By Ian Jones @IDJONESPHOTOG
I’ve had Siri on my phone since 2011, but until recently, that was the extent of my talking to inanimate objects. My family recently bought Amazon Echo, a Bluetooth enabled speaker that also has a personal assistant named Alexa. We’ve only had the Echo for a couple of weeks, but the more time goes on, the more I find myself using it.
I love Siri, but her current capabilities are just the tip of the AI iceberg. On top of reminders and calendar events, you can ask the Echo tons of things: how your commute is, what time a movie plays locally, for the latest headlines, to play music from Amazon Prime, how old a celebrity is, how many calories in a bagel, and whether it’ll rain next Thursday. It seems Echo can do just about everything. If the mood for a Domino’s Pizza were to ever strike, you’re set: it’s possible to place an order through Amazon Echo. I do wish there were more pizza options, though. Domino’s is sort of scraping the bottom of the barrel, in my opinion.
There are even “skills” (apps,) that enable the Echo to communicate with appliances like your refrigerator, dishwasher, and even your car. Ford announced in January it’ll start rolling out Amazon Echo integration – starting with the Focus Electric, the Fusion Energi plug-in and the C-Max Energi plug-in.
Smart home integration is awesome, and has major possibilities for accessibility. Alexa works with a lot of smart home tech, including smart light bulbs. There’s a bit of setup involved, since each bulb has its own wi-fi network that Alexa has to connect to, but it’s fairly simple. When I’m ready for sleep I just say, “Alexa, turn off my lights.” The Nest Smart Thermostat integrates with Echo and has an app you can use to control your home’s temperature.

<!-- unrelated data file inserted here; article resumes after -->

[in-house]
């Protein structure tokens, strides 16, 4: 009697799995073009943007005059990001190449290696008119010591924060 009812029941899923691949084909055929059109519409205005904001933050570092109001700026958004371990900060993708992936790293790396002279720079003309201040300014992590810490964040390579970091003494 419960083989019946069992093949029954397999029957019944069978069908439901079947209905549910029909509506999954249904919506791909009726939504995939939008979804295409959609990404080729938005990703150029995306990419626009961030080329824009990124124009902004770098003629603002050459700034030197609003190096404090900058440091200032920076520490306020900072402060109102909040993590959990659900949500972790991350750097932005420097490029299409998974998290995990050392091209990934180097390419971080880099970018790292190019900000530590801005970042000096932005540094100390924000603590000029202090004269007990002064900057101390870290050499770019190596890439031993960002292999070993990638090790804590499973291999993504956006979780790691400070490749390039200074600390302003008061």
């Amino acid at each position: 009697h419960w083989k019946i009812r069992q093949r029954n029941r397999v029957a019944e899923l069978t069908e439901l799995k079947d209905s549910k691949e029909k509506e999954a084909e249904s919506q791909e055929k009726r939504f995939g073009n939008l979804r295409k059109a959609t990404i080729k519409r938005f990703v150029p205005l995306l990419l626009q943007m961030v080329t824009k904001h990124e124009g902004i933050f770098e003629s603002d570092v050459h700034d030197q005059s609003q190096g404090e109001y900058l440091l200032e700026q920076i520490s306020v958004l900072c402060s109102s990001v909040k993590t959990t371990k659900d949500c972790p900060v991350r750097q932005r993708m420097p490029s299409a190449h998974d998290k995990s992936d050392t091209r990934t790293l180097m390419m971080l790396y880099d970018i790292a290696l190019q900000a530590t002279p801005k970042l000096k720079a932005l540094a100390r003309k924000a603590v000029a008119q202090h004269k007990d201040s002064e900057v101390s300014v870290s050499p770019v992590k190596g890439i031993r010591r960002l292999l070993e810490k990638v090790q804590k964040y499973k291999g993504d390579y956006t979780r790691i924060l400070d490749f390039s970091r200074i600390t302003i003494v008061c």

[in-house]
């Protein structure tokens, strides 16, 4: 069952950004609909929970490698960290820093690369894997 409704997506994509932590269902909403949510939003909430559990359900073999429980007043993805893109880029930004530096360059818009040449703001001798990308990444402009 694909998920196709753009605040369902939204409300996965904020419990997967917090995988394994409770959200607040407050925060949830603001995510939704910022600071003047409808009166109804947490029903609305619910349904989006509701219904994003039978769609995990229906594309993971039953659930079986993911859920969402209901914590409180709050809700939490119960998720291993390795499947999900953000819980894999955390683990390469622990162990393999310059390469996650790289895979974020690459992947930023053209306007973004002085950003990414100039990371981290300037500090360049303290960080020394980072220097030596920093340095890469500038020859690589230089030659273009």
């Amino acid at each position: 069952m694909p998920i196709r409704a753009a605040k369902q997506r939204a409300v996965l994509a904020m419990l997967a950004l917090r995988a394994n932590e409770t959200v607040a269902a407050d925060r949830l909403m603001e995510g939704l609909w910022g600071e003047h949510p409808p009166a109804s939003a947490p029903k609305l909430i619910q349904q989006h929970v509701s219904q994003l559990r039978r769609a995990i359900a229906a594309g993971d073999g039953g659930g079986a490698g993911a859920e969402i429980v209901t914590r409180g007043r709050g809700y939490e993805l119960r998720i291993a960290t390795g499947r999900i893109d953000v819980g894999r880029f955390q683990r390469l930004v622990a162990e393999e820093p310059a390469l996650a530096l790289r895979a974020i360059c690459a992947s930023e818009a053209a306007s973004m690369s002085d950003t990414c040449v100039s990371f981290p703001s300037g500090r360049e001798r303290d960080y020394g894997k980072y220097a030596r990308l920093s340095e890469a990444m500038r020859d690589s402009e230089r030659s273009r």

While it’s a mere convenience for some, for others, things like voice control would be life changing and there’s a lot of potential: I don’t think it’s outside the realm of possibility for Alexa, Google Home or any other smart home device to be able to learn to call an ambulance or the fire or police department and unlock the door, in the case of an emergency.
But price is a problem for some, says Shalene Gupta in her article “For the disabled, smart homes are home sweet home” on Fortune.com. She says, “a Nest thermostat … runs $250. Similarly a (smart lock) … costs $250.” Since the base payment for Supplemental Security Income is $733, that’s a hefty price to pay. Not to mention medical insurance definitely doesn’t cover the technology. The only thing left is to apply for grants – and those don’t always get approved. Gupta says that the non-profit Tunnel to Towers, which works with disabled veterans, built a $600,000 house, with $100,000 of the price invested in smart home tech.
A couple of weekends ago, I went to the Abilities Expo, a convention in San Jose for products and technologies for the disabled. I saw a lot of cool stuff there, but there were three notable companies absent: Apple, Google, and Amazon. Why weren’t they there, promoting their newest tech to 19 percent of the population? Apple could’ve used the opportunity to promote its Watch’s accessibility features, which sets it apart from other smart watches. Amazon could’ve pushed people to buy the Echo, and Google could’ve promoted its new Home device. It’s a missed opportunity for all three companies, which is a shame. I wonder what happened. Maybe they just forgot to set a reminder for themselves.
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